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Clothing.   113

Surrounded with- Seconds. Hare's fur .. .. .. 1312 Wood ashes .. 927 Charcoal .. .. .• .. 937 Lamp-black    1117

Among the substances here examined, hare's fur offered the greatest impediment to the transmission of the heat. The transmission of heat is powerfully influenced by the mechanical state of the body through which it passes. The raw and twisted silk of Rumford's table illustrate this" (Prof. Tyndall on Heat.)

Waterproof Cloth.-Cloth is made partly waterproof by rubbing soap-suds into it (on the wrong side), and working them well in : and when dry, doing the same with a solution of alum ; the soap is by this means decomposed, and the oily part of it distributed among the fibres of the cloth. (See " Tarpaulins.")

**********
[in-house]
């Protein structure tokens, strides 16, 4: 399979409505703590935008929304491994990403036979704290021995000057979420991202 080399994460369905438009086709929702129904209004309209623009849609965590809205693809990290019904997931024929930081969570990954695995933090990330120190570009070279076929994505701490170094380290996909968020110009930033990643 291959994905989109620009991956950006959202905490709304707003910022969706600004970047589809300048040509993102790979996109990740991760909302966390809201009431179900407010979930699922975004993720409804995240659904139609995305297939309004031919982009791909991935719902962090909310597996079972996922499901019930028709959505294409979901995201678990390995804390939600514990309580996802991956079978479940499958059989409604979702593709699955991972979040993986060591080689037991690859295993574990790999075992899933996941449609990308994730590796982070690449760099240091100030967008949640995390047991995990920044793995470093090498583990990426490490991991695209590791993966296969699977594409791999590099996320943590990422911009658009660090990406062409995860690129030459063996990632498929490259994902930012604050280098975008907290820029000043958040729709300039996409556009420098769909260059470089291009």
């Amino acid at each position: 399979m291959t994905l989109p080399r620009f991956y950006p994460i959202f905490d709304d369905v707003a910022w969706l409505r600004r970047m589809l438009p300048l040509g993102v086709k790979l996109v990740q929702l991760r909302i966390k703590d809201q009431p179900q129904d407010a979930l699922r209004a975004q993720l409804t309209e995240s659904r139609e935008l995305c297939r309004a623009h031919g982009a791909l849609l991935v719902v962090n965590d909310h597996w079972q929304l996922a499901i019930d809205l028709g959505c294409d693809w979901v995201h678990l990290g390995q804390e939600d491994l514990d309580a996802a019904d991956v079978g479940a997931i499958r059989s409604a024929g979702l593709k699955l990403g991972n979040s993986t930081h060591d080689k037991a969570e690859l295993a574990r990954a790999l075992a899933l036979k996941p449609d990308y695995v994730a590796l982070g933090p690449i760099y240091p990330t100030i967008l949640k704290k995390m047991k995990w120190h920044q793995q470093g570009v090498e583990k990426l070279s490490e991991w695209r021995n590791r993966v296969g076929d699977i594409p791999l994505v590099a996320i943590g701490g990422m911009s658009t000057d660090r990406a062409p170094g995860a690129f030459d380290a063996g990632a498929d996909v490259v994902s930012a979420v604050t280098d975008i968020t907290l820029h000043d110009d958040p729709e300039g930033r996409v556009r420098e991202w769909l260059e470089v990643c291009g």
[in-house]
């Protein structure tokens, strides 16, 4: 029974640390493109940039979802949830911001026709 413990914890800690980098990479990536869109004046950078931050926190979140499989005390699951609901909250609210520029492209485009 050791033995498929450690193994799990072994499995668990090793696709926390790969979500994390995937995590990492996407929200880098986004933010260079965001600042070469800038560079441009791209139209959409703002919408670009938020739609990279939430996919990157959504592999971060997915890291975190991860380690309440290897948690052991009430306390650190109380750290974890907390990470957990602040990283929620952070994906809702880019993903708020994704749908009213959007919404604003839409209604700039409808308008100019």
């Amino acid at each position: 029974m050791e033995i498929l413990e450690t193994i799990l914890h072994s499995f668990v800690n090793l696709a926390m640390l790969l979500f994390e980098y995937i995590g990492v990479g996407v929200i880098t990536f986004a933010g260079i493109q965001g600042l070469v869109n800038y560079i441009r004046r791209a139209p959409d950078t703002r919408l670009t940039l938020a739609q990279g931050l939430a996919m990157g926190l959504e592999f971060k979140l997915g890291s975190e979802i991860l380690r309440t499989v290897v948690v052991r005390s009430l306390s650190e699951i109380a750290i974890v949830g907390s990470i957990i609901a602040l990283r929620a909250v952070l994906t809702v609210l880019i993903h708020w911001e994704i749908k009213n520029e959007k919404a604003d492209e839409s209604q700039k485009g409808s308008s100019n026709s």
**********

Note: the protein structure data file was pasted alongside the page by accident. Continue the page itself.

Incombustible Stuffs.-I extract the following paragraph from a newspaper. Persons who make much use of musquito curtains, will be glad to read it. " The Repertoire de Chimie Pure et Appliquee publishes the following remarks by the celebrated chemists, MM. Dcebereiner and CElsner, on the various methods for rendering stuffs incombustible, or at least less inflammable than they naturally are. The substances employed for this purpose are borax, alum, soluble glass, and phosphate of ammonia. For wood and common stuffs, any one of these salts will do ; but fine and light tissues, which are just those most liable to catching fire, cannot be treated in the same way. Borax renders fine textile fabrics stiff ; it causes dust, and will swell out under the smoothing-iron; so does alum, besides weakening the fibres of the, stuff, so as to make it tear easily. Soluble glass both stiffens and weakens the stuff, depriving it both of elasticity and tenacity. Phosphate of ammonia alone has none of these inconveniences. It may be mixed with a certain quantity of sal-ammoniac, and then introduced into the starch prepared for stiffening the linen ; or else it may be dissolved in 20 parts of water, in weight, to one of phosphate, and the stuff steeped into the solution, then allowed to dry, and ironed as usual,